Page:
Tuesday, January 30, 2024

Happy Birthday TTRPGS!

 Everything that exists is in a manner the seed of that which will be.”

Marcus Aurelius

Many in the tabletop roleplaying game community have been writing and talking about the 50th anniversary of the release of the original, three-little-brown-books edition of Dungeons & Dragons in January 1974.* I do not own any of those primordial rulebooks, but I’ve seen bits of them and reimagined versions released under the Open Game License (OGL); my own preference remains the Basic/Expert D&D editions from the early 1980s, perhaps a more clear, organized expression of the core concepts expressed in those original little books (and even then I as a 12 year-old spent every moment of an entire weekend reading and trying to comprehend the Basic rulebook). While the rules for original D&D aren’t always clear or accessible (certainly by today’s standards), we cannot deny they represent the first published roleplaying game. We celebrate D&D’s release as an inceptive moment in the adventure gaming hobby; the event represents the birth of tabletop roleplaying games as a form of imaginative entertainment. So while we commemorate D&D’s birthday, we also say “Happy Birthday!” and, I would add, “Many happy returns!” to the tabletop roleplaying game hobby.

Roleplaying games would have coalesced from existing hobby and fandom trends whether in Wisconsin or some other place; Gygax and Arneson happened to move their work past the hobby realm and into a basic small-business endeavor before anyone else, fortuitously having connections with a distributor excited to promote their game to a receptive audience. Readers of Jon Peterson’s Playing at the World learn the emergence of D&D and other games published at that time emerged from a fusion of many recreational interests, including but not limited to fan adulation of popular fantasy and science fiction literature, an active tabletop wargaming landscape, and groups like the Society for Creative Anachronism (SCA) which itself merges interest and research in history, costuming, and medival life with imagination and community events (what I might call a “cos-play adjacent” group today). Peterson himself acknowledges one of these roleplaying game antecedents in his own comments on D&D’s birthday.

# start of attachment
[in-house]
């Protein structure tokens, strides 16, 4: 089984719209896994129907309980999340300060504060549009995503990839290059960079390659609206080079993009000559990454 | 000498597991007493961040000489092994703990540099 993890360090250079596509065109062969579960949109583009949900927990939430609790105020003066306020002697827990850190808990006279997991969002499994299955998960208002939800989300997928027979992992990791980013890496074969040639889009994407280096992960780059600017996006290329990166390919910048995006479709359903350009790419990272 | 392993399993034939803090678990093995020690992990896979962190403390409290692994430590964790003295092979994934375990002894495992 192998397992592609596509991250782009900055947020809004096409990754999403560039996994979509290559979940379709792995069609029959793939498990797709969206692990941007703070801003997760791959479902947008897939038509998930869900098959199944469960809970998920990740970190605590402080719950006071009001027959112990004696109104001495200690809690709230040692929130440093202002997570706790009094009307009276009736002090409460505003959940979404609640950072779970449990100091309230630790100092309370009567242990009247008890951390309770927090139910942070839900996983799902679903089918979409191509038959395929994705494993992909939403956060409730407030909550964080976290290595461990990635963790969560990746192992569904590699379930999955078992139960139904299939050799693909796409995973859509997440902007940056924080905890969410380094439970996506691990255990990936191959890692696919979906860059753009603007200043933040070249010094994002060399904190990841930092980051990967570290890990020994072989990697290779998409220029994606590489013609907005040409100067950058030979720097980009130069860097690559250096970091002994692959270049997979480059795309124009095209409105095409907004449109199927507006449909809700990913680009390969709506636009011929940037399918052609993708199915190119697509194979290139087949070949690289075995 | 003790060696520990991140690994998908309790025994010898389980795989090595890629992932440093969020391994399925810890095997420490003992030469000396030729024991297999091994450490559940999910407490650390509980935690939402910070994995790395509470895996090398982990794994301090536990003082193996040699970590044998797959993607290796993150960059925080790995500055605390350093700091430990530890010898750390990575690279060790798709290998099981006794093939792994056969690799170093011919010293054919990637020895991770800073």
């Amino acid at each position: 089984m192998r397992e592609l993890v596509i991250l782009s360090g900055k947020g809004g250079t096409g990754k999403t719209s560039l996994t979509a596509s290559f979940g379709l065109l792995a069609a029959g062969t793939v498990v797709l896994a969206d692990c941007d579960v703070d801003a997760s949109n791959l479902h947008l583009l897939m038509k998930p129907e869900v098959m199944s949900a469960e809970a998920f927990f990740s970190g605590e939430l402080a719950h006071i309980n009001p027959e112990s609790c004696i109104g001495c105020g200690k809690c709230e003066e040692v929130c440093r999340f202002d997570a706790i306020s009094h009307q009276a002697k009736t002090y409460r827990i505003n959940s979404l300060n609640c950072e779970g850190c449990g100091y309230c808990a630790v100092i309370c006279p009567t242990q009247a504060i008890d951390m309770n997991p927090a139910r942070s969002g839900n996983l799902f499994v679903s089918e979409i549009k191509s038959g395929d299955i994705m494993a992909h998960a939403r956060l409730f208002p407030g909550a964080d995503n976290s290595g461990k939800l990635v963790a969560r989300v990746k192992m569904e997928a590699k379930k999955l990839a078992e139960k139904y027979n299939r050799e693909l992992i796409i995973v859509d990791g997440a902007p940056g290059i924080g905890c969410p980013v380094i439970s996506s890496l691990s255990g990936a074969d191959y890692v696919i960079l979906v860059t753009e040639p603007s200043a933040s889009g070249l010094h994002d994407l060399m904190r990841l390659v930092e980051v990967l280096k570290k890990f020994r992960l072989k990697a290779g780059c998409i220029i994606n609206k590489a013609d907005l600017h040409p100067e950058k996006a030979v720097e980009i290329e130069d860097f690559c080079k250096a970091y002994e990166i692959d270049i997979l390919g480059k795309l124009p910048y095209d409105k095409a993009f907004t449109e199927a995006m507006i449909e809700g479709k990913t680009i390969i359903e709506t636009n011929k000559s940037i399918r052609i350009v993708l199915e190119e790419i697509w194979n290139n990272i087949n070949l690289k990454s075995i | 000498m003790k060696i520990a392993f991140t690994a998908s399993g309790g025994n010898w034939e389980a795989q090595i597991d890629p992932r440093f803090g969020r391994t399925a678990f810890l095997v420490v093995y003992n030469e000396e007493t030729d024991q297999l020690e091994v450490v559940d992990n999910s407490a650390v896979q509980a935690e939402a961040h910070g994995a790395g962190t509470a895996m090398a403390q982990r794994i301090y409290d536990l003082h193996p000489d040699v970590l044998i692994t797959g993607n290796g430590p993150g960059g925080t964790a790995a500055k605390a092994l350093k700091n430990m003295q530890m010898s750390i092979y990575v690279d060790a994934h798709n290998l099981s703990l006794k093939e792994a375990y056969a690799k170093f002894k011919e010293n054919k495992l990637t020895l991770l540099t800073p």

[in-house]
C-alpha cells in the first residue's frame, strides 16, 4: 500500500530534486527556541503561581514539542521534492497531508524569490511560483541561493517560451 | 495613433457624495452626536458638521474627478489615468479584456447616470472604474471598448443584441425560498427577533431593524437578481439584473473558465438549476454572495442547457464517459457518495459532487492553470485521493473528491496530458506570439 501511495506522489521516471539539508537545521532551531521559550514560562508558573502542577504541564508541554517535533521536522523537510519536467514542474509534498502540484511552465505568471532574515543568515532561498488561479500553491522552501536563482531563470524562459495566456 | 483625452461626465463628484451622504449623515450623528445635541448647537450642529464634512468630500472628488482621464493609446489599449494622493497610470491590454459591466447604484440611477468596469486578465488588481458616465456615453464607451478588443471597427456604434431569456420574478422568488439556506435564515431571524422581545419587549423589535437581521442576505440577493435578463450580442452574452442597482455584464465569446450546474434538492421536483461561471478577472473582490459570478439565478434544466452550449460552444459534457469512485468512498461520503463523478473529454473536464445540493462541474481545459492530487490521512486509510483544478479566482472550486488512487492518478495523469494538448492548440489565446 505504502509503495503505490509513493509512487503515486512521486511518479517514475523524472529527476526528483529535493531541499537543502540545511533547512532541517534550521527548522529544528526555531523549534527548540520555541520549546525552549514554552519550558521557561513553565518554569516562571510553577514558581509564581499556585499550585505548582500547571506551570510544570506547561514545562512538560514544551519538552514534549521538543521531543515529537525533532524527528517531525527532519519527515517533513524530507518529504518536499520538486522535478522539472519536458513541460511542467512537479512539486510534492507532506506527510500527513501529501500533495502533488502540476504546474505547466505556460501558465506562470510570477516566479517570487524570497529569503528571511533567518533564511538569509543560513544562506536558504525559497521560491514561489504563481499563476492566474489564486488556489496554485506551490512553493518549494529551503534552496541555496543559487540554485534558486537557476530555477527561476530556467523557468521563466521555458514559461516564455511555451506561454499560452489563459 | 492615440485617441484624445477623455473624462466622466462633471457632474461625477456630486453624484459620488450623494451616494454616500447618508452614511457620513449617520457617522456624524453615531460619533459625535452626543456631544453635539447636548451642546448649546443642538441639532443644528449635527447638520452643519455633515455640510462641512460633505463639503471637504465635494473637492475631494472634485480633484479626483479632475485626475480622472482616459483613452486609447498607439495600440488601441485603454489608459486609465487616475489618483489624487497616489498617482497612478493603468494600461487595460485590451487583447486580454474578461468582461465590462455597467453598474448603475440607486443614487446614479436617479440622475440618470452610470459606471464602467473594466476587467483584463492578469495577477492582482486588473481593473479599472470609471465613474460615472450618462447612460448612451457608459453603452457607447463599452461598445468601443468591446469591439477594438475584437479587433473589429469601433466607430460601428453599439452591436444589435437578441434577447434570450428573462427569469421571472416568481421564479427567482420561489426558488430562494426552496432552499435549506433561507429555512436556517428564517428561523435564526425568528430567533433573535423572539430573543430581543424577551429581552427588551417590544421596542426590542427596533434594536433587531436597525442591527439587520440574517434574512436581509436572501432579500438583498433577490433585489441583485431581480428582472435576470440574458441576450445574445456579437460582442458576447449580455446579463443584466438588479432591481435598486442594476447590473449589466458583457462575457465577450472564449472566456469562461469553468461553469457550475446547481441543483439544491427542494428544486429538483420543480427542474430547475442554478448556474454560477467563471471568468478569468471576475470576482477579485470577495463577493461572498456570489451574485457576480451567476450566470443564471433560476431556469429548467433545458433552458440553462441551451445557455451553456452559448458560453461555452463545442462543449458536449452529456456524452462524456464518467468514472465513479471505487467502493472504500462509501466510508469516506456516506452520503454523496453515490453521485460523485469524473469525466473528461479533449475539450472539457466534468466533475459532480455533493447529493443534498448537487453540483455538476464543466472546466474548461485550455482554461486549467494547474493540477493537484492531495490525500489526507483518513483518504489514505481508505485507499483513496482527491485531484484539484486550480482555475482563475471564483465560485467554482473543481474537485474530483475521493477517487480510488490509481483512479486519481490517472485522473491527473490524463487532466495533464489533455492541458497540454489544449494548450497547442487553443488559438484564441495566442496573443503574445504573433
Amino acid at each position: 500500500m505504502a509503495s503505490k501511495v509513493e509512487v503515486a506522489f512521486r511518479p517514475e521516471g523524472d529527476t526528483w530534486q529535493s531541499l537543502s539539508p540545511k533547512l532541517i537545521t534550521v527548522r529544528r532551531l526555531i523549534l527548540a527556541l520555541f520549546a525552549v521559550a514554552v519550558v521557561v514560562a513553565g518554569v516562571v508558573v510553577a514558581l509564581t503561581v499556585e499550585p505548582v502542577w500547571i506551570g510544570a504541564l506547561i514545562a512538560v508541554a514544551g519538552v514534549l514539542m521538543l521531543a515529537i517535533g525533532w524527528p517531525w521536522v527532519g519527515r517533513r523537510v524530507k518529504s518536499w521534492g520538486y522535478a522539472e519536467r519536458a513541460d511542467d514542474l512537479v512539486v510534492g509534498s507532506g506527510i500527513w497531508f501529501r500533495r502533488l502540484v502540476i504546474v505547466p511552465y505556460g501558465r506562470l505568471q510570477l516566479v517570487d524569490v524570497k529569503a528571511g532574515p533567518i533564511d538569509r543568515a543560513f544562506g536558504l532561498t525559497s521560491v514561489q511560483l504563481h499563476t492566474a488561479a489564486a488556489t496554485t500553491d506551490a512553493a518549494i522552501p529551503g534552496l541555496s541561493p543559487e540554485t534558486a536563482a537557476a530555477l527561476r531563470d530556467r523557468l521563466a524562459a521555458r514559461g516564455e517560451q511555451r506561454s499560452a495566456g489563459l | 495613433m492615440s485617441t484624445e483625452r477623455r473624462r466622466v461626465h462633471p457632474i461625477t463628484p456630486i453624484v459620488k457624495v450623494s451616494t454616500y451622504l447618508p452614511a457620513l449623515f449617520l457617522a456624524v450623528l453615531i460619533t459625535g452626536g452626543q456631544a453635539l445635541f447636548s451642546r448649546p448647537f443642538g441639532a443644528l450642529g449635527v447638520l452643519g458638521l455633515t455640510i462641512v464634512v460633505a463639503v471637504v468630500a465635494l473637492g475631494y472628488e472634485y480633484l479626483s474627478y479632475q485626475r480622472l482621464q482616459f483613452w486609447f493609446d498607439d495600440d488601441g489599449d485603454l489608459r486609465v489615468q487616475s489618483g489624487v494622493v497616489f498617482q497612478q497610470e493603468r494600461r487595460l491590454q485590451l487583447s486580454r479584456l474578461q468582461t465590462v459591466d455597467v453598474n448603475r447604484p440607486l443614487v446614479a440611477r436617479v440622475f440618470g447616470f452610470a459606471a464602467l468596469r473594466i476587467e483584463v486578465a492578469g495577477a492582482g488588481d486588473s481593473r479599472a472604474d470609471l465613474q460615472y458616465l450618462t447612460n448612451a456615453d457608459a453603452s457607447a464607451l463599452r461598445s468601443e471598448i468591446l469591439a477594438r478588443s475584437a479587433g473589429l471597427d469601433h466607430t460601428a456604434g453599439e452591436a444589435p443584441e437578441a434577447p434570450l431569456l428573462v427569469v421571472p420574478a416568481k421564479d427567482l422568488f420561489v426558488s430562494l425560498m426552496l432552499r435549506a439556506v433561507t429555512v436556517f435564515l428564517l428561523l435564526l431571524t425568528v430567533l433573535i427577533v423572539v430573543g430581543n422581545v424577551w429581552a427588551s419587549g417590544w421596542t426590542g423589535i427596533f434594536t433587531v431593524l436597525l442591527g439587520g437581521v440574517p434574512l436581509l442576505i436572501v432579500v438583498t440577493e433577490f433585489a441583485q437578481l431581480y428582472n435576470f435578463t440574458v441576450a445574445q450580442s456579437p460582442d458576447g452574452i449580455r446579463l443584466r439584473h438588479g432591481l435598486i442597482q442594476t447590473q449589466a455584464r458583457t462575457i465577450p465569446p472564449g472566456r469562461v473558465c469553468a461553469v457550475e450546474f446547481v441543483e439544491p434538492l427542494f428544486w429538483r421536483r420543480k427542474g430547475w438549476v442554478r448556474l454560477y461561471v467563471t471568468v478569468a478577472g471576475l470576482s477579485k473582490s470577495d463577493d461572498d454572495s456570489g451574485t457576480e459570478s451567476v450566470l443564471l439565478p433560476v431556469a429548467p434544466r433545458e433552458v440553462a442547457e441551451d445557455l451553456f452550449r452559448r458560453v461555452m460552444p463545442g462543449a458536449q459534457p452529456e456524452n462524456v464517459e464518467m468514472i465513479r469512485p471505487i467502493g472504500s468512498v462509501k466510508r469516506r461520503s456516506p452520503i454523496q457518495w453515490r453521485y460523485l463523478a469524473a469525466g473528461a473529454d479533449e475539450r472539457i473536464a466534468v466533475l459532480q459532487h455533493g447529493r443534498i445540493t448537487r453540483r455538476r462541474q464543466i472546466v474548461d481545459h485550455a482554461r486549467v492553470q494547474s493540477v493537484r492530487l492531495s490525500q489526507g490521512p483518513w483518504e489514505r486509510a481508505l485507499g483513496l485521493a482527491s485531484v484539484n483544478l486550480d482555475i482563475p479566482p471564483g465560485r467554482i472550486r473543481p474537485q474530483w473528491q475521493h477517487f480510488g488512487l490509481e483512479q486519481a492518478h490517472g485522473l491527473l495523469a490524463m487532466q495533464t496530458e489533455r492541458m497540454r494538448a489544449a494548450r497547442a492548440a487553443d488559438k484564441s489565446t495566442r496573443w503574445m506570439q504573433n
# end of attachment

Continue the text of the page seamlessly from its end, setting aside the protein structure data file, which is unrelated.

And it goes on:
One might argue D&D’s success came because it was the first of its kind on the market, took advantage of distribution channels, and turned new iterations of game elements and the game itself into new, evolving product. D&D snowballed from the first stage beyond a hobby endeavor into a growing corporate concern, one rife with the conflicts of egos and agendas that plague any group of humans interacting at both the hobby and professional levels. During it’s 50-year history, D&D has grown from a hobby industry into a small business into a larger corporation, suffered missteps and financial difficulties, nearly folded, and revived under new ownership and ultimately acquired by a monster in the toy industry. Players aren’t always aware of these behind-the-scenes developments; goodness knows as a clueless teenager I had little idea what was going on in the TSR offices until I read about them much later (and several authors have already investigated and shed light on those episodes). New players aren’t always aware of the game’s past iterations or development, experiencing only the game from when they themselves first discovered it. Along the way, however, D&D and the roleplaying game hobby have produced some amazing and inspiring content at all levels.